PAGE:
Life of a City Councilor 

By Megan Lehman, She Should Run Ambassador
October 4, 2019

Women all over the country are mobilizing and getting involved in their communities. From organizing petitions to joining boards and city commissions, it is the year of women involvement! If you are looking for your next opportunity, local city councils are a fantastic way to get started. 

Now you may be thinking, I have no idea what it takes to run for city council. I’m nowhere near qualified. And before you go and believe this answer this question. Do you care about your city and the lives of those who live in it? If you answered yes, as I’m sure you did, then you are more than qualified to run for City Council. I sat down with a local city councilor of mine, Jen Goings, to hear what three skills she said helped her win her first council campaign and now help her continue to serve her city effectively. 

  1. Work on your public and extemporaneous speaking styles.

Practice what you want to say in front of others. If you don’t have anyone to practice in front of, record yourself. Pay attention to what you do with your hands, your facial gestures, and posture as you are speaking. All these things communicate to your audience as much as your words do. Know what you stand for and know how to communicate it because when you are going door to door, your first impression is what gets you past the welcome mat. 

  1. Get comfortable with fundraising.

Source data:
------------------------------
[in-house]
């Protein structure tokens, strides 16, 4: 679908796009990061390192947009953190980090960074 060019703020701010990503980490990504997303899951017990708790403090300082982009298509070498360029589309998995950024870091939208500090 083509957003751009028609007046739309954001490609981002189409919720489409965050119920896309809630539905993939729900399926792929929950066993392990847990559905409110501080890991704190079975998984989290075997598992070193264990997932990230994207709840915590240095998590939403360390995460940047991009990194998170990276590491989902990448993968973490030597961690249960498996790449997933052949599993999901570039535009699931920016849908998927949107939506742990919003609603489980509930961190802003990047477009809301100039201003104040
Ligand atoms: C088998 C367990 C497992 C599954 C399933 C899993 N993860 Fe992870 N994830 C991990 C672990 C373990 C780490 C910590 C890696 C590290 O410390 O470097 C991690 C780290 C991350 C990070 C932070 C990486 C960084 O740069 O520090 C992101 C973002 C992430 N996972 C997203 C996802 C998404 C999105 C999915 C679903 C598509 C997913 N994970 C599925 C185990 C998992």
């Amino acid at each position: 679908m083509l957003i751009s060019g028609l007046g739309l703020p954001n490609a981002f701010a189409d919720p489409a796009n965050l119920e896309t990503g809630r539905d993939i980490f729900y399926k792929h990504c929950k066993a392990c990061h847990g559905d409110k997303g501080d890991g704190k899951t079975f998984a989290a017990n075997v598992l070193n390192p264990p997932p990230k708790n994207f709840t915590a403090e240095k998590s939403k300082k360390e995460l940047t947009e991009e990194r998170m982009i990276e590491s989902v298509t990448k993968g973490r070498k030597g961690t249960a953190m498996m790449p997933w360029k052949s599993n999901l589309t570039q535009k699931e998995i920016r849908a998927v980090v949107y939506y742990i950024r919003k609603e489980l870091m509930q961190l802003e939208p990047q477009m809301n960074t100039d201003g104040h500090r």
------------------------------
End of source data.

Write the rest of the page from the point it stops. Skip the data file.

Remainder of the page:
It’s inherently uncomfortable. When we are fundraising, we are asking other people to help fund our personal goals and dreams. But this is not a selfish request; because our goals are to improve the community we all live in. An effective fundraiser knows her audience and what issues matter most to them. Give a specific list of what the money would be going to, like yard signs, brochures, campaign events. To know specifically what their money is going will help  your donors to feel more involved and connected to your campaign. 

  1. Learn to really listen.

Throughout this campaign, you’re going to run into people who do not agree with you, do not want to hear what you have to say, and will not support you. But when you learn to see these as learning opportunities instead of demotivating moments, you’ll move forward. Listen to what your non-supporters say sometimes, they are telling you exactly what they need from their representatives. In the end, these non-supporters could become your constituents and they’ll need your support just as much as you’ll need theirs. 

They mayor of a town is essentially the president of the City Council and it’s a viable next step for anyone looking to pursue further political responsibility. According to iKnowPolitics, only 13 of the largest 100 cities in the United States have female mayors.  And out of the largest 10 cities, only one is ran by a woman. Women like Lori Lightfoot, mayor of Chicago, are working to make women’s path to higher office more attainable every day. In order to get the representation we want to see, we have to put in the work, starting with City Council. Soon, you’ll be making your move from friendly neighbor to respected City Councilor.  

 

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